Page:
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Household
A household consists of one or more people who live in the same dwelling and also share meals or living accommodation, and may consist of a single family or some other grouping of people.[1] A single dwelling will be considered to contain multiple households if either meals or living space are not shared. The household is the basic unit of analysis in many social, microeconomic and government models, and is important to the fields of economics and inheritance.[2] Household models include the family, varieties of blended families, share housing, group homes, boarding houses, houses in multiple occupation (UK), and a single room occupancy (US)
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Family
In the context of human society, a family (from Latin: familia) is a group of people related either by consanguinity (by recognized birth), affinity (by marriage or other relationship), or co-residence (as implied by the etymology of the English word "family"[citation needed] [...] from Latin familia 'family servants, domestics collectively, the servants in a household,' thus also 'members of a household, the estate, property; the household, including relatives and servants,' abstract noun formed from famulus 'servant, slave [...]'[1]) or some combination of these.[citation needed] Members of the immediate family may include spouses, parents, brothers, sisters, sons, and daughters[citation needed]. Members of the extended family may include grandparents, aunts, uncles, cousins, nephews, nieces, and siblings-in-law[citation needed]
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Group (sociology)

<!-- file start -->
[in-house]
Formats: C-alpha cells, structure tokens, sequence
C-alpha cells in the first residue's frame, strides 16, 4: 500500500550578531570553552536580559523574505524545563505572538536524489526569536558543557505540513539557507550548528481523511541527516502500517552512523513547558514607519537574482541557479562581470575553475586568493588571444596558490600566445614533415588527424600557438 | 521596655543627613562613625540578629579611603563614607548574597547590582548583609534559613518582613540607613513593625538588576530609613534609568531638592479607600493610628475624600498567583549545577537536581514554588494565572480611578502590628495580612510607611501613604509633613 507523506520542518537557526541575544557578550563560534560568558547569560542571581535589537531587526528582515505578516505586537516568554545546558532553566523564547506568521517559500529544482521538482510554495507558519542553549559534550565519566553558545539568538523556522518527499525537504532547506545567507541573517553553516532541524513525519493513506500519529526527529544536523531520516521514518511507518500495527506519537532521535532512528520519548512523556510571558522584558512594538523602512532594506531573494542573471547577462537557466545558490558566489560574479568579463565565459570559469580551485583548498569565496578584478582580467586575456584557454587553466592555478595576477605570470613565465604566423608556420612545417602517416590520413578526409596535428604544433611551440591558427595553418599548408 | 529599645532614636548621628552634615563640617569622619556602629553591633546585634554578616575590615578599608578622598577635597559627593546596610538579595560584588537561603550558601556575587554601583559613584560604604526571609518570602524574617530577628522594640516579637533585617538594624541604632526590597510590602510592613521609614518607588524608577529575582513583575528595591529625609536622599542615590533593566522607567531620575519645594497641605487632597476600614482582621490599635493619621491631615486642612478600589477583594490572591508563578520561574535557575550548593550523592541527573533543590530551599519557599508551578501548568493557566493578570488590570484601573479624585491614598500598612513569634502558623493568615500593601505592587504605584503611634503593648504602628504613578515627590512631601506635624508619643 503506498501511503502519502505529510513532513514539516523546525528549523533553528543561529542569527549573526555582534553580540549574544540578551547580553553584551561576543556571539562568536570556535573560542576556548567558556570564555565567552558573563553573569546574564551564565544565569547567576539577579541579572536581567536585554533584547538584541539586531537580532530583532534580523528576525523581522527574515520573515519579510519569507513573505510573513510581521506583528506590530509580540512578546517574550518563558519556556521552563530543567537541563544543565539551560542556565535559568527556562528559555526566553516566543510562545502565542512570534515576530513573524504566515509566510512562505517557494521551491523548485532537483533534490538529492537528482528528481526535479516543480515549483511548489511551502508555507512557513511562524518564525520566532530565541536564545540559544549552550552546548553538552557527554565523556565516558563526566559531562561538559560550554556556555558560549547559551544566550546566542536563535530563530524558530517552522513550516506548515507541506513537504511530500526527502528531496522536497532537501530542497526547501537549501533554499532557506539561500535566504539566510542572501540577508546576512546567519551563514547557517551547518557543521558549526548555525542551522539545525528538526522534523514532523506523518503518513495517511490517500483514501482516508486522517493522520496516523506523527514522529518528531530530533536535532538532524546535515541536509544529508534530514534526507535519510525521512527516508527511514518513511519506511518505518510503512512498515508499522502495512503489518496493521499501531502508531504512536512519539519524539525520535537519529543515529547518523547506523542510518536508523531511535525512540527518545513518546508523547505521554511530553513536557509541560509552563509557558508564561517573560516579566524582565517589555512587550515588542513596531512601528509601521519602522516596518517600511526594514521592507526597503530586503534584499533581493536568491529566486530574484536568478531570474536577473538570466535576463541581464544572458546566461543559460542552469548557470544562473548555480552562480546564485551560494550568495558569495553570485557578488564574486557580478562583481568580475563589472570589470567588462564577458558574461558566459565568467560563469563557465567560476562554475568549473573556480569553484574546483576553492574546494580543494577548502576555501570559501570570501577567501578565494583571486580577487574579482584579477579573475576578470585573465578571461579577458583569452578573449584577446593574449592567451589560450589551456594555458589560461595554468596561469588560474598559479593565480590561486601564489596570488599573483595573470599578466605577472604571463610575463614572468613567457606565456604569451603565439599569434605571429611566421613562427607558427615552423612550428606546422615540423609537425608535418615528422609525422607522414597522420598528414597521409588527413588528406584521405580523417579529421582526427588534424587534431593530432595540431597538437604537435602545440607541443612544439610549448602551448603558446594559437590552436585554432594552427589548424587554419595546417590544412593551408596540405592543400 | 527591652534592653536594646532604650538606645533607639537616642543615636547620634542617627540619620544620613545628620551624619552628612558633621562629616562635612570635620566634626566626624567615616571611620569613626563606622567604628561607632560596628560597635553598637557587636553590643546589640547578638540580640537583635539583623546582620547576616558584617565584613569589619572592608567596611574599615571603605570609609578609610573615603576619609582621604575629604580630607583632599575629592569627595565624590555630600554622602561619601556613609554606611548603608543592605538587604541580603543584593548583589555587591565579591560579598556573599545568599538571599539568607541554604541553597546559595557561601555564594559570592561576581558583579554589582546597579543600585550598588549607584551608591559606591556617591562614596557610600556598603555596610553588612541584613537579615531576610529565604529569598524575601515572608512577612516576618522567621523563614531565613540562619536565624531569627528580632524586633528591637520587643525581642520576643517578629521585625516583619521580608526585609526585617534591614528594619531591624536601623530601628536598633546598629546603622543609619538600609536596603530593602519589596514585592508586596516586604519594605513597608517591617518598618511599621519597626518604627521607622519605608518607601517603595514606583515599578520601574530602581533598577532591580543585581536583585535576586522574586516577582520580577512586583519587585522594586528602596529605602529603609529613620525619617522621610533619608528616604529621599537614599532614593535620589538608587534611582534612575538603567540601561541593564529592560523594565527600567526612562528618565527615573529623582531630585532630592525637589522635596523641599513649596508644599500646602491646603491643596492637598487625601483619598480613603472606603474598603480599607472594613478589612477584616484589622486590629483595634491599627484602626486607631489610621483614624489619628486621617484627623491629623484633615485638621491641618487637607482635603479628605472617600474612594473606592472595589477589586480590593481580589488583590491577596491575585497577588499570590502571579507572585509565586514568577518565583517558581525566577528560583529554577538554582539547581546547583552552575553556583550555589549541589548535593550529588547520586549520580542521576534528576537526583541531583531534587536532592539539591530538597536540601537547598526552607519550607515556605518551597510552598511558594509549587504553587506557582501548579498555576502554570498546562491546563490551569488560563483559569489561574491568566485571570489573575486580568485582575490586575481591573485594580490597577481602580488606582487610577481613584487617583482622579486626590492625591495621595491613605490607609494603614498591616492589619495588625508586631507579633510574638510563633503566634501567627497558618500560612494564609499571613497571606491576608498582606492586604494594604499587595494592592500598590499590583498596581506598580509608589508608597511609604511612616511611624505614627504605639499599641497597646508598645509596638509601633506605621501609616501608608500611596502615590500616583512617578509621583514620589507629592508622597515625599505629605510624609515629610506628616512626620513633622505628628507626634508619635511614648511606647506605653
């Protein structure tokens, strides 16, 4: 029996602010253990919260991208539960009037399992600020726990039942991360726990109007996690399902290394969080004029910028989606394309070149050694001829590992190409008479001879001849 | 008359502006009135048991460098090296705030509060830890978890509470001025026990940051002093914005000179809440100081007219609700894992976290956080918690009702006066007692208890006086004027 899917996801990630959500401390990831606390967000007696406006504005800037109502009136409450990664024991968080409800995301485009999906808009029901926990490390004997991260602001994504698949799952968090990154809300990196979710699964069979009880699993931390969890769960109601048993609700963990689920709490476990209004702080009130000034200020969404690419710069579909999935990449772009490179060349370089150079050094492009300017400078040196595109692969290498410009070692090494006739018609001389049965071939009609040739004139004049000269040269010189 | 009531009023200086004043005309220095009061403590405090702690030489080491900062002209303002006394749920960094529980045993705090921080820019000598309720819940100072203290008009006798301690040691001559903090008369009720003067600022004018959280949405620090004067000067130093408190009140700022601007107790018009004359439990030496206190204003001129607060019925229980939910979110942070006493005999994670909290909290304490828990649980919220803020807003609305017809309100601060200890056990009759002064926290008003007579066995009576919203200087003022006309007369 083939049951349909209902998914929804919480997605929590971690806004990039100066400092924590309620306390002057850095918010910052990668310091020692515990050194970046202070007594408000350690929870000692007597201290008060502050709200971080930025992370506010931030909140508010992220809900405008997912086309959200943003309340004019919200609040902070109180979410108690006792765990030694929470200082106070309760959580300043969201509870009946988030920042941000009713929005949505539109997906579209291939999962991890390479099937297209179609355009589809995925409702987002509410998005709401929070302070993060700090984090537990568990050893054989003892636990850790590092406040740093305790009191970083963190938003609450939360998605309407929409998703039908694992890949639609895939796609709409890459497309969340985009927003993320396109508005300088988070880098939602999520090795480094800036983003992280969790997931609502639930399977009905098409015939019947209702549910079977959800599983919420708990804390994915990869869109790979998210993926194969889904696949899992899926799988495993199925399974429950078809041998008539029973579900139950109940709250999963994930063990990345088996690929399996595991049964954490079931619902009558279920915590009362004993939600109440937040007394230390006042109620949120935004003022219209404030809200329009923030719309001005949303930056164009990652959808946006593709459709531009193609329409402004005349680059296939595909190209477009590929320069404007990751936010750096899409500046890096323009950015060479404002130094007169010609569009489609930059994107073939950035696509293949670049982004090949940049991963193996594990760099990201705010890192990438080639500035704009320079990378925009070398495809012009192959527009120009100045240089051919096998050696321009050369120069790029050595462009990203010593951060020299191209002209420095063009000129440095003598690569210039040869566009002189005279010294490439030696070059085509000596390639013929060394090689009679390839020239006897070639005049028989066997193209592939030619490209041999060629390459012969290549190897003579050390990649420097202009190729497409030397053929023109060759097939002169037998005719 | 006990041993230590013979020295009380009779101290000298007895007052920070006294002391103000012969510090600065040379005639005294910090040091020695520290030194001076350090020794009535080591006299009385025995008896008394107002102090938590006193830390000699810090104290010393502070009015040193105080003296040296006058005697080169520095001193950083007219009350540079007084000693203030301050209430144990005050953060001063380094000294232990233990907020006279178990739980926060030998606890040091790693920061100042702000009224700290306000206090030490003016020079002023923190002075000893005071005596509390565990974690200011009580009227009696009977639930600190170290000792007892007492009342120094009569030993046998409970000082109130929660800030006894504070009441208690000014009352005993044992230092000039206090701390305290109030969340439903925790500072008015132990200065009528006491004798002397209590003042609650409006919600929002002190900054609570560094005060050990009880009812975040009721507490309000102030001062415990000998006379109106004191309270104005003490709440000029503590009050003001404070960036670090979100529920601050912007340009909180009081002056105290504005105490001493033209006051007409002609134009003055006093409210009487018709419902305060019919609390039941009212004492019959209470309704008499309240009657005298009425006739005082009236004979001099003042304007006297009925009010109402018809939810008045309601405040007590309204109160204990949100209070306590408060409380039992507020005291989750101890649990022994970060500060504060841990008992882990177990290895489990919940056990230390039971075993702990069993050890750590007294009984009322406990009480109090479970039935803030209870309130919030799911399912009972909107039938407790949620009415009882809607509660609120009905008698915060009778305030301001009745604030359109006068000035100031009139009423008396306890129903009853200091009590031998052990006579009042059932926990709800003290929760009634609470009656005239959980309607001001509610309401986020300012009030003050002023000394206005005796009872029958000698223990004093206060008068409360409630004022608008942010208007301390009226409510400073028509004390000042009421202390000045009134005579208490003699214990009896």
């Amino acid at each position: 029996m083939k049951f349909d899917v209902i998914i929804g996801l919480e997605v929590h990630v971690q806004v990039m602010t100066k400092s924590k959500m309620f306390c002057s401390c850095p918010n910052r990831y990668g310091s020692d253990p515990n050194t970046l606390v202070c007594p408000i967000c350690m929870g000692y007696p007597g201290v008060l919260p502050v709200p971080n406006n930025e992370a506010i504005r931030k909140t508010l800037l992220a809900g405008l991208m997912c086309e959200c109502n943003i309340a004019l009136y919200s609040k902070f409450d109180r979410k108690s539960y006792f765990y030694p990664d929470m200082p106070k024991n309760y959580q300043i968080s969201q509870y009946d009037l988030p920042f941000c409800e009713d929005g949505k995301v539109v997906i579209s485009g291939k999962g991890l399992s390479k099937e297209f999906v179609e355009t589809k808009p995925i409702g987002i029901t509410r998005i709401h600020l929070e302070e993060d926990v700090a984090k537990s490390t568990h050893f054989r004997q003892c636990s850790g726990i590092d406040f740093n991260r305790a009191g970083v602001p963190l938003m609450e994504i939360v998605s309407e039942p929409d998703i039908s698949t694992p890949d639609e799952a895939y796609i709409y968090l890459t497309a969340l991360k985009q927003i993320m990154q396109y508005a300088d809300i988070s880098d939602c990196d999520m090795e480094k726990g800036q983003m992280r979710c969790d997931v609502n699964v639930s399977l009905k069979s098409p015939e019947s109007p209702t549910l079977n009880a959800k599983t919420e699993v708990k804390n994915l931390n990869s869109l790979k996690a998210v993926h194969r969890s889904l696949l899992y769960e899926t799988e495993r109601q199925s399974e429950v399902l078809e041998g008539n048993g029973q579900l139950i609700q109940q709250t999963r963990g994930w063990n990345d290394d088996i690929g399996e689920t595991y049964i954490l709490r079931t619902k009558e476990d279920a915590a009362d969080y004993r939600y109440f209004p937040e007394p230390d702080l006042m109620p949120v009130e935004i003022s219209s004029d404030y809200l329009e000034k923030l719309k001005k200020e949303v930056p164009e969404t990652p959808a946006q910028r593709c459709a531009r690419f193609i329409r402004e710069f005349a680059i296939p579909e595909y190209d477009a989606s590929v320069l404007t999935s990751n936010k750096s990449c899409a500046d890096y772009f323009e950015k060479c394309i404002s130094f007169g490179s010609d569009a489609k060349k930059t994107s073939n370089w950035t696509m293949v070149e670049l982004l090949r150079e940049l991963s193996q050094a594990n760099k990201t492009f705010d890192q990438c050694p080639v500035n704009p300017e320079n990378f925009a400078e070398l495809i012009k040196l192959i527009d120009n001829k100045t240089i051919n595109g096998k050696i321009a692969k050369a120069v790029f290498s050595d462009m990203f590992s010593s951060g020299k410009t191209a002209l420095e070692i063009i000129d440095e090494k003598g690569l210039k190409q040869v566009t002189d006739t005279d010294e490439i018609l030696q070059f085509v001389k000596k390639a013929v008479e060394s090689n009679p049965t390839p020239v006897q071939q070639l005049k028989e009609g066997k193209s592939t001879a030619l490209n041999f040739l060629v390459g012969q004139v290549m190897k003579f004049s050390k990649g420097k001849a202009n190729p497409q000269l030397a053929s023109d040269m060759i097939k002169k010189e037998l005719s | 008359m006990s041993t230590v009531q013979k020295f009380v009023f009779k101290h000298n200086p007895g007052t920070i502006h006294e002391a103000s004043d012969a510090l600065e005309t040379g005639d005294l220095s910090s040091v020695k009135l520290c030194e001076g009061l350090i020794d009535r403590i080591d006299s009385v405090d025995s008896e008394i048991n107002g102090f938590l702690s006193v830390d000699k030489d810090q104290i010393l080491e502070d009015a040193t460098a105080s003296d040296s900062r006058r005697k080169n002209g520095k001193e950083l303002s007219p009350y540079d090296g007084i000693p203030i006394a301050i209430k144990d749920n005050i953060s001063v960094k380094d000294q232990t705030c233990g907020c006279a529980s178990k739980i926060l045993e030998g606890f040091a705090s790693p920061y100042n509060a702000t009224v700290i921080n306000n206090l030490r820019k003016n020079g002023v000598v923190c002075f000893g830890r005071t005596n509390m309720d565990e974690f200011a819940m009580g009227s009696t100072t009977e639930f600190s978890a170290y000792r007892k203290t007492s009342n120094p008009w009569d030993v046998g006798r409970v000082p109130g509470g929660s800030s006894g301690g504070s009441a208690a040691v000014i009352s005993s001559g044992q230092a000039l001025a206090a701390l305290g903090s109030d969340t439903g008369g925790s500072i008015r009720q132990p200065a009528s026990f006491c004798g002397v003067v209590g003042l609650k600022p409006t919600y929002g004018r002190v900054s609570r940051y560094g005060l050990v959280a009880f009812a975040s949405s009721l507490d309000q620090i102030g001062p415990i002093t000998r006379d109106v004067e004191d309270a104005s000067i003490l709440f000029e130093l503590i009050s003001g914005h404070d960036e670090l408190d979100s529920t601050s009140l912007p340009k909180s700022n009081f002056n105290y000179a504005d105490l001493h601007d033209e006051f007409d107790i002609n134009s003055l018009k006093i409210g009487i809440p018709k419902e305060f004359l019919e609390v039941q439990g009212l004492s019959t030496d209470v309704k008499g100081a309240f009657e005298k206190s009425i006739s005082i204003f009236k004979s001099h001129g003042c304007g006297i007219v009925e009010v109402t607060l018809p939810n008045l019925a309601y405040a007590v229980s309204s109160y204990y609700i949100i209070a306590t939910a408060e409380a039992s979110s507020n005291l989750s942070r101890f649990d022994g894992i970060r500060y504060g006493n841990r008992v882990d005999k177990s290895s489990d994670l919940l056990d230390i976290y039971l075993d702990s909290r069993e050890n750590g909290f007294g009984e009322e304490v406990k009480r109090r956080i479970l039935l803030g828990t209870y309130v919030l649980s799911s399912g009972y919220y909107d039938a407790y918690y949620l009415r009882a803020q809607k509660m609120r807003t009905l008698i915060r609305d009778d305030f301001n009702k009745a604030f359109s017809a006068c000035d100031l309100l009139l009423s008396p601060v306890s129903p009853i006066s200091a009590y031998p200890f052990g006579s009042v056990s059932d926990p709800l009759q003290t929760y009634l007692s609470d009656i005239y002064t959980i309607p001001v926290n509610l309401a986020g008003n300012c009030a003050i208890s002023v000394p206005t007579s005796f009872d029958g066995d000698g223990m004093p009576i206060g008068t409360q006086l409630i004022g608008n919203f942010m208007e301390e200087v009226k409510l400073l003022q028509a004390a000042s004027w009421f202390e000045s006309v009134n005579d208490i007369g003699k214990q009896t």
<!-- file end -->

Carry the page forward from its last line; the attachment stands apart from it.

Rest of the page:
In the social sciences, a social group has been defined as two or more people who interact with one another, share similar characteristics, and collectively have a sense of unity. Other theorists disagree however, and are wary of definitions which stress the importance of interdependence or objective similarity.[1][2] Instead, researchers within the social identity tradition generally define it as "a group is defined in terms of those who identify themselves as members of the group".[3] Regardless, social groups come in a myriad of sizes and varieties
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Roommate
A roommate is a person with whom one shares a living facility such as an apartment or dormitory without being family or romantically envolved. Similar terms include dormmate, suitemate, housemate, flatmate ("flat": the usual term in British English
British English
for an apartment – in New Zealand, "flatmate" is solely used, regardless of whether the dwelling is an apartment or a detached house), or sharemate (shared living spaces are often called sharehomes in Australia and other Commonwealth countries). A sharehome is a model of household in which a group of usually unrelated people reside together
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Rooming House